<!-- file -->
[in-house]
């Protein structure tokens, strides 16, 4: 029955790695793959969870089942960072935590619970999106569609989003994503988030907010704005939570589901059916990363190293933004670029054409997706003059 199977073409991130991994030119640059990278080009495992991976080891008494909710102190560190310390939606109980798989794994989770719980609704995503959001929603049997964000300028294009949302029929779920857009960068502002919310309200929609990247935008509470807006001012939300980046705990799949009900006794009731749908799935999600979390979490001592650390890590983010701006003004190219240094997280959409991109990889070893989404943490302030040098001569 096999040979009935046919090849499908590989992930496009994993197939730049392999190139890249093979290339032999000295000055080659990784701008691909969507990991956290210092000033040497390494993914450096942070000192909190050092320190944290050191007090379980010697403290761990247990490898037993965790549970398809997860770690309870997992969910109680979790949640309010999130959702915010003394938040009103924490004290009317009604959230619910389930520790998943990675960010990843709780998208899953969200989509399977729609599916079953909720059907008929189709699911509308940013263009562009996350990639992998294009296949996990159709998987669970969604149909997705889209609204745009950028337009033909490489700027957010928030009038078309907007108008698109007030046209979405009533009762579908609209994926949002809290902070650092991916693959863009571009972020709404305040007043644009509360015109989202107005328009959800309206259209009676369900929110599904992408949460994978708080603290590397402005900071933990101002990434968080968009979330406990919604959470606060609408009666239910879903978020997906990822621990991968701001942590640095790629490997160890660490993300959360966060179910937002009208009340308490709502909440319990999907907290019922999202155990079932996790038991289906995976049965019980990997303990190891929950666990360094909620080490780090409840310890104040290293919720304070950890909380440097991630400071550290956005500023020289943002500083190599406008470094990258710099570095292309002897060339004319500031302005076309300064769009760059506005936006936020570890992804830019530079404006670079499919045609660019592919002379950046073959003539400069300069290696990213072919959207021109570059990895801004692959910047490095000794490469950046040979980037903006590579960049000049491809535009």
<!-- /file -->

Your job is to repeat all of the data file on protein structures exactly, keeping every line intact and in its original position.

[in-house]
């Protein structure tokens, strides 16, 4: 029955790695793959969870089942960072935590619970999106569609989003994503988030907010704005939570589901059916990363190293933004670029054409997706003059 199977073409991130991994030119640059990278080009495992991976080891008494909710102190560190310390939606109980798989794994989770719980609704995503959001929603049997964000300028294009949302029929779920857009960068502002919310309200929609990247935008509470807006001012939300980046705990799949009900006794009731749908799935999600979390979490001592650390890590983010701006003004190219240094997280959409991109990889070893989404943490302030040098001569 096999040979009935046919090849499908590989992930496009994993197939730049392999190139890249093979290339032999000295000055080659990784701008691909969507990991956290210092000033040497390494993914450096942070000192909190050092320190944290050191007090379980010697403290761990247990490898037993965790549970398809997860770690309870997992969910109680979790949640309010999130959702915010003394938040009103924490004290009317009604959230619910389930520790998943990675960010990843709780998208899953969200989509399977729609599916079953909720059907008929189709699911509308940013263009562009996350990639992998294009296949996990159709998987669970969604149909997705889209609204745009950028337009033909490489700027957010928030009038078309907007108008698109007030046209979405009533009762579908609209994926949002809290902070650092991916693959863009571009972020709404305040007043644009509360015109989202107005328009959800309206259209009676369900929110599904992408949460994978708080603290590397402005900071933990101002990434968080968009979330406990919604959470606060609408009666239910879903978020997906990822621990991968701001942590640095790629490997160890660490993300959360966060179910937002009208009340308490709502909440319990999907907290019922999202155990079932996790038991289906995976049965019980990997303990190891929950666990360094909620080490780090409840310890104040290293919720304070950890909380440097991630400071550290956005500023020289943002500083190599406008470094990258710099570095292309002897060339004319500031302005076309300064769009760059506005936006936020570890992804830019530079404006670079499919045609660019592919002379950046073959003539400069300069290696990213072919959207021109570059990895801004692959910047490095000794490469950046040979980037903006590579960049000049491809535009």